Women Earn Almost 50% of College Math Degrees
We hear a lot about how women are underrepresented in STEM (science, technology, engineering and mathematics) fields and careers, and "Nationwide, there is a push for more women to choose STEM fields." There is a special National Science Foundation program called ADVANCE, whose goal is to:
"Increase the representation and advancement of women in academic science and engineering careers, thereby contributing to the development of a more diverse science and engineering workforce. ADVANCE encourages institutions of higher education and the broader science, technology, engineering and mathematics (STEM) community, including professional societies and other STEM-related not-for-profit organizations, to address various aspects of STEM academic culture and institutional structure that may differentially affect women faculty and academic administrators. As such, ADVANCE is an integral part of the NSF’s multifaceted strategy to broaden participation in the STEM workforce, and supports the critical role of the Foundation in advancing the status of women in academic science and engineering."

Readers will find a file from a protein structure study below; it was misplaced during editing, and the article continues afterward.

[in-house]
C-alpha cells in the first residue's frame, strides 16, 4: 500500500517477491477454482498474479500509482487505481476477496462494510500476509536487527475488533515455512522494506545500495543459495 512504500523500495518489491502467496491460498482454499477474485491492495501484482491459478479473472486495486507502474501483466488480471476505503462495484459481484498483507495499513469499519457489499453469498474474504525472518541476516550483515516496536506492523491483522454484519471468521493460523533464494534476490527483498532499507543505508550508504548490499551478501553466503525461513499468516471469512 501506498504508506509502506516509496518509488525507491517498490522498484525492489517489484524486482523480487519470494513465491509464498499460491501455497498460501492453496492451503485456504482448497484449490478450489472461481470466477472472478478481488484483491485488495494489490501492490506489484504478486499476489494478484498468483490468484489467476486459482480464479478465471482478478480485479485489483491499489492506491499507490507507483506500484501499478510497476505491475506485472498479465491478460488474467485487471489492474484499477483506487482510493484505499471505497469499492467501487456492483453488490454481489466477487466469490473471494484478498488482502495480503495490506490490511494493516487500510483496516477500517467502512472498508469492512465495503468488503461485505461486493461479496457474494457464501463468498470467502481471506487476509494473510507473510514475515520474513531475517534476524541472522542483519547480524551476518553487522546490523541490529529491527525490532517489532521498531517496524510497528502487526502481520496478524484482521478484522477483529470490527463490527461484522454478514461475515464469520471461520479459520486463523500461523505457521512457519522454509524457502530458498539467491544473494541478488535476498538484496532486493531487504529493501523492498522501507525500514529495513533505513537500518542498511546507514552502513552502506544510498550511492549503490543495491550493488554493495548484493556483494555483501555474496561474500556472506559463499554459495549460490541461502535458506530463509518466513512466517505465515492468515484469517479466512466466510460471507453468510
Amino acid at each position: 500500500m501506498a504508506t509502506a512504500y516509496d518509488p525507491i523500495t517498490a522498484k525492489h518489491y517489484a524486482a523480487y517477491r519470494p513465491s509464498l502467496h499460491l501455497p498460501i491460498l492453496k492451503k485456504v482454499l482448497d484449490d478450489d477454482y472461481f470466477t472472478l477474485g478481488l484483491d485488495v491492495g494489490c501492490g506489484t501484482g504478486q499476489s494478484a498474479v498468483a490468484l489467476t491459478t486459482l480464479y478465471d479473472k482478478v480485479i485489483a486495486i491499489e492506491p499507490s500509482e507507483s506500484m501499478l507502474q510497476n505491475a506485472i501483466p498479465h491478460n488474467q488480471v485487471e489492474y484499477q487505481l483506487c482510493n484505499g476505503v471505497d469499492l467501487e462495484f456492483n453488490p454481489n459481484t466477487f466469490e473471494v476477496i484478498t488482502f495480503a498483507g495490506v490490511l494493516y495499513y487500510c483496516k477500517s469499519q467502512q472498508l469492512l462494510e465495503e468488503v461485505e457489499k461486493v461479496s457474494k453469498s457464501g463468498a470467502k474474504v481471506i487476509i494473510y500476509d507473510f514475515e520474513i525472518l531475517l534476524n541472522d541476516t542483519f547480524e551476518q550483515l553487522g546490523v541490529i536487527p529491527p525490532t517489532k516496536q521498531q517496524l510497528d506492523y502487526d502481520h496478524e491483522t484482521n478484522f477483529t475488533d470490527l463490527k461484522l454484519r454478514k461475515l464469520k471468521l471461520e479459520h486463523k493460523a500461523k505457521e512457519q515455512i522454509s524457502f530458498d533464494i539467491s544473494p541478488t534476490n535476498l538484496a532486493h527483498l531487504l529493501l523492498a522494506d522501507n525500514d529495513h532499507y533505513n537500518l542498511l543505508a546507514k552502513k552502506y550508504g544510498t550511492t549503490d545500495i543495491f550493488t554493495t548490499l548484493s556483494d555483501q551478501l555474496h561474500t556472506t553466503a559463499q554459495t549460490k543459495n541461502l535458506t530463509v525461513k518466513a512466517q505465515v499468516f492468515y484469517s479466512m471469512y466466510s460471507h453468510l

Although it did not specifically address the STEM issue, an editorial in Sunday's Washington Post talked about the "epidemic of sexism" in the U.S., and how "for women in America, equality is still an illusion."
What makes these results even more interesting is that men on average score about 35 points higher on the math portion of the SAT exam than women, so we might expect men to be much more overrepresented than the data for math degrees show. There are many sex imbalances for college degrees by academic field, and most of them favor women, as does the overall college degree imbalance. The fact that women earned more than 44% of all bachelor's degrees in math, and more than 41% of all master's degrees in math in 2006, suggests that there is no "epidemic of sexism" in college math departments, and equality in higher education is more than an illusion.